The importance of UPS for medical equipment

Power Control
28 Sep 2018

As the medical industry becomes increasingly reliant on technology, there is a greater emphasis on the need for a dependable and consistent power supply. Healthcare facilities not only rely on such power for the everyday running of the infrastructure but also for their diagnostic and monitoring equipment, medical imaging equipment and life support.

Unfortunately, the detrimental effect a loss of electricity to medical equipment can have on a hospital is often overlooked. A loss of power could cause delays in patient recovery, diagnosis treatment and care and can cause the hospital costly delays and downtime.


As there isn’t always the immediate risk to human safety the obvious requirement of a power protection solution for MRI, X-Ray, CT and Ultrasound imaging equipment may be easy to dismiss.

However, in the event of a power failure, there is a danger of the imaging hardware (that can cost upwards of £1million) being damaged causing disruptions and delays to patients and staff. If a power failure should occur during a medical imaging procedure, the recorded data may be lost which could affect the diagnosis and/or treatment of a patient. Furthermore, the imaging computer systems can be corrupted. The hardware and software will need to be reset delaying, and in many cases cancelling procedures.

Further problems of a power outage may occur before a scan if a patient needs to be injected with a radionuclide, radioactive or other tracers. If during the scan power is lost then these tracers cannot be re-injected for a long time. This delays diagnosis and causes problems for the patient’s welfare. The patient could be delayed for weeks.

A UPS (Uninterruptible Power Supply) ensures the loss of power will not result in a loss of productivity and will provide a cost efficient, reliable backup power source. In most cases, a standard UPS used for commercial and IT systems will not be suitable due to the dynamic load characteristics and voltage regulation requirements of most medical imaging equipment. The following special considerations are required for sizing a UPS.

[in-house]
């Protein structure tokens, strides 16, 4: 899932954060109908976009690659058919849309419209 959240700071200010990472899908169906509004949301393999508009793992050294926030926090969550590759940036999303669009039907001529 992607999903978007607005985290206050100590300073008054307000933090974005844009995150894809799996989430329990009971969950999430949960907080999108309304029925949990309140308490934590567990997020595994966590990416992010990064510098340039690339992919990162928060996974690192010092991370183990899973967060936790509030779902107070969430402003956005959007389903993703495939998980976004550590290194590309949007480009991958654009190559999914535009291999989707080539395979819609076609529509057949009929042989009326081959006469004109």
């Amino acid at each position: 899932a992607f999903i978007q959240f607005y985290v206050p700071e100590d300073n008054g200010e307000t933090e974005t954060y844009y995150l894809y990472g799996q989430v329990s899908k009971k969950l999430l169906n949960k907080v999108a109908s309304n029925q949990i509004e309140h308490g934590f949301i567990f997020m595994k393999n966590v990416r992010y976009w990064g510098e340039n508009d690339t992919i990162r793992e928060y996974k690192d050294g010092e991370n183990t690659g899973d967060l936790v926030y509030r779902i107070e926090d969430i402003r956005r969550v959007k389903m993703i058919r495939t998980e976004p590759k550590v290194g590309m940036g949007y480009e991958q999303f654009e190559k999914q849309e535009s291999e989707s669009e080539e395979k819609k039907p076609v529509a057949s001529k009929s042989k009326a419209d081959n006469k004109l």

Line impedance

Many medical imaging scanners require an electrical supply with a very low impedance so as to provide a clear image. If the impedance is not within the requirement specified by the imaging manufacture then image could be distorted effecting an accurate diagnosis.

The electrical installation should be designed and installed in a way that provides a low impedance level hence the UPS has to be of special low impedance design meet the requirements.

Inrush currents

UPS products that are suited for data process applications might not work well for diagnostic imaging systems such as MRI, CT, or X-ray.

Medical scanners and imaging equipment demand high inrush currents (pulses) that can be 3-4 times higher than the nominal load. During this time frame, the voltage has to stay within 6% of the nominal line voltage value. While the electrical installations don’t always have to be updated for inrush currents, UPS systems need to be oversized correctly to cope. Otherwise, the UPS will not provide critical backup and could fail prematurely.

The UPS batteries don’t necessarily need to be sized for the inrush currents from imaging equipment. However special consideration is needed for the design of the batteries and DC installation to cope with the demands.


As a result of the increased reliance on electrical power, the regulations have become more stringent including specific guidelines outlining the integration of backup power supplies.

A UPS would ensure a healthcare facilities compliance with regulations highlighted in IEC bulletin 60364-7-710 that power should be resumed for life support equipment within a maximum of 0.5 seconds in all medical locations intended for purposes of diagnosis, treatment, monitoring and care of the patient and where isolated power is installed.

UPS systems for supporting imaging equipment must be compliant with HTM regulations. As well a medical power, the HTM covers UPS design, battery design, and installation and isolation requirements.

Other regulations to consider:

  • BS7671 (British Standard)
  • BS6290-4 (British Standard)
  • IEC90601 (International Electrotechnical Commission)

Identifying the correct UPS system for critical care units requires careful planning and an expertise. With over 25 years of experience in providing comprehensive back up power solutions within the healthcare market, you can rest assured that Power Control will provide the complete support a medical facility requires.